Now elevated to Penguin Modern Classics status, this fine 1974 novel, about a Nigerian woman’s struggle to make a life in London, gets its due at last
When Granta produced its first Best of Young British Novelists list in 1983, a handful of the featured authors – Amis, McEwan, Rushdie – hoovered up coverage. But also on the list was Nigerian-born Buchi Emecheta, who continued publishing novels until 2000 (she died in 2017) but didn’t get the column inches. So it’s a late justice that she is one of the few Granta alumni, alongside Martin Amis and Shiva Naipaul, to be promoted to the Penguin Modern Classics list.
Second-Class Citizen (1974) was Emecheta’s second novel and a prequel to her debut In the Ditch, though it stands comfortably alone. She called them “documentary novels”, closely based on her life as an immigrant to England in the 1960s. The centre of the book is Adah Ofili, a young woman who pursues a series of dreams: to go to school, to win a scholarship and, ultimately, to go to England. On the last, “she dared not tell anyone; they might decide to have her head examined or something”, but when she sees educated doctors coming from England to work in Nigeria, she knows she is right.
Adah must forge her own way while complying with local traditions: she marries at a young age (to Francis) and soon has two children. Life in Nigeria is described only partially – her marriage and first job occupy less than a page – and it’s clear that Emecheta, like her heroine, is impatient for life in England. Adah and Francis arrive by boat – “Liverpool was grey, smoky and looked uninhabited by humans” – and head to London, where they struggle to find somewhere to live (“Sorry, No Coloureds”).
Where they end up is among other immigrants, but Adah, who had been an elite in Lagos, is appalled at having to live alongside Nigerians who were “of the same educational background as her paid servants”. But as Francis points out, “the day you land in England, you are a second-class citizen. So you can’t discriminate against your own people, because we are all second class.”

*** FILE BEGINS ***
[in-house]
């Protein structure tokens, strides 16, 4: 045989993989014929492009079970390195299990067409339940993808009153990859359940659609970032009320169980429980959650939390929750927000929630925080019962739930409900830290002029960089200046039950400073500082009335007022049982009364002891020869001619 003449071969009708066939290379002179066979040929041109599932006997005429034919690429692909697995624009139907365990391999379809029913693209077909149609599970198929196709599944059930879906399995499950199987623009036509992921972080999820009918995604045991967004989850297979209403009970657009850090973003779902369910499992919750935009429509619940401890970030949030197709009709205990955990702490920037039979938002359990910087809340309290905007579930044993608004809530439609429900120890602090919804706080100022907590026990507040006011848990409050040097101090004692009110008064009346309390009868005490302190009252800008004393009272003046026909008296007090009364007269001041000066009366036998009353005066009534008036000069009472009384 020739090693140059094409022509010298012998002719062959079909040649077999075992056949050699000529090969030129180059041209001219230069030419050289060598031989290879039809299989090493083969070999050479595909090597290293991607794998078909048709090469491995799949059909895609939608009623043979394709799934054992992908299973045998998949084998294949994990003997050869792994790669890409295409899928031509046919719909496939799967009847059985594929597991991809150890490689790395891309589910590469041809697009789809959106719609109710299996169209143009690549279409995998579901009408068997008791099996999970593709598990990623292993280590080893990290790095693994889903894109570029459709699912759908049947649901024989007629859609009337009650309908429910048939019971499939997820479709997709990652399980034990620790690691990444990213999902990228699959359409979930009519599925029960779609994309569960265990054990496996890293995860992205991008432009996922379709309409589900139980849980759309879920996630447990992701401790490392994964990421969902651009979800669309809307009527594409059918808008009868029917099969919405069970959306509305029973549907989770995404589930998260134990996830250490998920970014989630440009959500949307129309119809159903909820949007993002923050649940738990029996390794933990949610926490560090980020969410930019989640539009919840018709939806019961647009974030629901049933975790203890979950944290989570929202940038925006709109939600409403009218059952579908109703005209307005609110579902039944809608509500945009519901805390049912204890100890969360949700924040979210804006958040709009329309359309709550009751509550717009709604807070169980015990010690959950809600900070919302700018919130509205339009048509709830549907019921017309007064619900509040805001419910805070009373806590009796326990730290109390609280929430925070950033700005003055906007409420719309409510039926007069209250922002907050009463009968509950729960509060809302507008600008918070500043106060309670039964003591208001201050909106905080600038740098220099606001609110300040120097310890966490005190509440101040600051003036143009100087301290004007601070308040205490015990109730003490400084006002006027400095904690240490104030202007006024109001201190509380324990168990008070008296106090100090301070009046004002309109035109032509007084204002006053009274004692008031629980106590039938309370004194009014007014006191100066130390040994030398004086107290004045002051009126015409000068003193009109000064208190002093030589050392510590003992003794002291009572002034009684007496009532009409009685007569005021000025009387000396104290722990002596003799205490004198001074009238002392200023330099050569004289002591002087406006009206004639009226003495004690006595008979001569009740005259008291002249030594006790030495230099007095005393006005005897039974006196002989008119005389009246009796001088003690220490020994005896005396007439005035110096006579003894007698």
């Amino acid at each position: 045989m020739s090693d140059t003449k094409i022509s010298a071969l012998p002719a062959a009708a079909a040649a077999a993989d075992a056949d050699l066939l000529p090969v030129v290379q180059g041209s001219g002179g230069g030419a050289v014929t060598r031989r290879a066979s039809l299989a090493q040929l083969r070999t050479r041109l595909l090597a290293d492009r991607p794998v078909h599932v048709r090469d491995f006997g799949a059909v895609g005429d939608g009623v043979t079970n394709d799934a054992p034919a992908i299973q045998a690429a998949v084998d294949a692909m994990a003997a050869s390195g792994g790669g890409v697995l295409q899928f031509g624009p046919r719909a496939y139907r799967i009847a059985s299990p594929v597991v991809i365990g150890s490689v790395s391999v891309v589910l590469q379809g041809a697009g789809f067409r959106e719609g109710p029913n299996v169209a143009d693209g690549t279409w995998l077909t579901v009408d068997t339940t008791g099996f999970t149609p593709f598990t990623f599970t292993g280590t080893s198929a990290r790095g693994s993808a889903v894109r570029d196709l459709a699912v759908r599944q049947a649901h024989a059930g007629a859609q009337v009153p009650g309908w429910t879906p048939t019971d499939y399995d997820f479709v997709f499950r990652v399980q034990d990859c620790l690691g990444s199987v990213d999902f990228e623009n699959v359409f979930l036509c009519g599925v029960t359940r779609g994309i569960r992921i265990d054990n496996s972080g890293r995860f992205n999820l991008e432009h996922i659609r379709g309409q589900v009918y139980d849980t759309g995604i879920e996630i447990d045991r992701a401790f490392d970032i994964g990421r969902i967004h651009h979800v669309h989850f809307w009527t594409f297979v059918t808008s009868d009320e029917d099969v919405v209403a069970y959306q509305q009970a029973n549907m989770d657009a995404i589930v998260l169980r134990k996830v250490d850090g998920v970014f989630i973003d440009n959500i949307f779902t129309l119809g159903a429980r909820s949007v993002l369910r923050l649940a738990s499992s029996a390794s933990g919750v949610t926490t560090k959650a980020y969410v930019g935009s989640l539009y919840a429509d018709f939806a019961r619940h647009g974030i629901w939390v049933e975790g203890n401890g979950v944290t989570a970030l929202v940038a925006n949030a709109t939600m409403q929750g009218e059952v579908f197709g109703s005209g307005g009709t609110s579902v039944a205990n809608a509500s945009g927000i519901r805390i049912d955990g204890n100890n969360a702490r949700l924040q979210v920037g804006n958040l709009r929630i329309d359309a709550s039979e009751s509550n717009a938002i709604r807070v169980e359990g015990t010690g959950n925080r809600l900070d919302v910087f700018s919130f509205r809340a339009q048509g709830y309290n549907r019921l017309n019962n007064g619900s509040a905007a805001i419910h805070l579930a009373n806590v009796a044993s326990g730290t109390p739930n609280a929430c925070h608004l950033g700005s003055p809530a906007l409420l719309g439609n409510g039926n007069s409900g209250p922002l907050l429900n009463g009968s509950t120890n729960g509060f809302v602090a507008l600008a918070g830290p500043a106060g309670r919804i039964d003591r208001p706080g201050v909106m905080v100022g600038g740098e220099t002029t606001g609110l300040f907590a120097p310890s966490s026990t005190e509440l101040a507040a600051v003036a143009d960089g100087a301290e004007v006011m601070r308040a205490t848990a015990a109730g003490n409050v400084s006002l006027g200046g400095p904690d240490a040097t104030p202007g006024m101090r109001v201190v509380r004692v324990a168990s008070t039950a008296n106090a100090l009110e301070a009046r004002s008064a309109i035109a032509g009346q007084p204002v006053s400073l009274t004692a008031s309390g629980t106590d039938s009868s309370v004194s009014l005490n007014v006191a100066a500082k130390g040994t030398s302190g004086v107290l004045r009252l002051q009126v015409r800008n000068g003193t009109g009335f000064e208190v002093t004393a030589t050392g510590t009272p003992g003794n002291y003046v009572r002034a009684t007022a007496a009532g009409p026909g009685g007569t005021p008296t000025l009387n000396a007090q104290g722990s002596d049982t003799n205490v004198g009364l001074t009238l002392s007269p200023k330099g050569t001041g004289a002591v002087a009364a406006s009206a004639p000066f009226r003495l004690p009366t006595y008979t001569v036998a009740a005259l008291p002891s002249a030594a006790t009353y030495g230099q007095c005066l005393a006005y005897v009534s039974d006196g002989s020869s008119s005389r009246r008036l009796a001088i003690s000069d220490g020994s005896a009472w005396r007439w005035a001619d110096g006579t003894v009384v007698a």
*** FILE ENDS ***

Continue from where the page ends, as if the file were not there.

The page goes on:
Adah’s story is commonplace but unique: sick children (three more arrive by the end of the book), racism and domestic violence. The thing that never fails her is her resourcefulness, the ambition that takes her to England and later fuels her determination to be a writer. She observes the distinctions between Nigeria (churches have a “festive air”; she can “go to her neighbour and babble out troubles”) and England (“cheerless” churches; “nobody was interested in the problems of others”). Her Nigerian language, Adah says, makes “a song of everything”, but Emecheta is not a showy stylist. The simple, informal prose gives the story a durability: it’s still fresh even without its on-trend autofictional form or timeless subject matter of the black woman’s experience in Britain.
Emecheta’s son wrote recently that the book’s portrayal of his father – Francis in the novel, who assaults Adah and burns the manuscript of her first book – is “perhaps selective”. But selectivity is an author’s job and it’s this that makes Second-Class Citizen not just a representation of life, but a lively work of art.
Second-Class Citizen by Buchi Emecheta is published by Penguin Modern Classics (£9.99). To support the Guardian and Observer, order your copy at guardianbookshop.com. Delivery charges may apply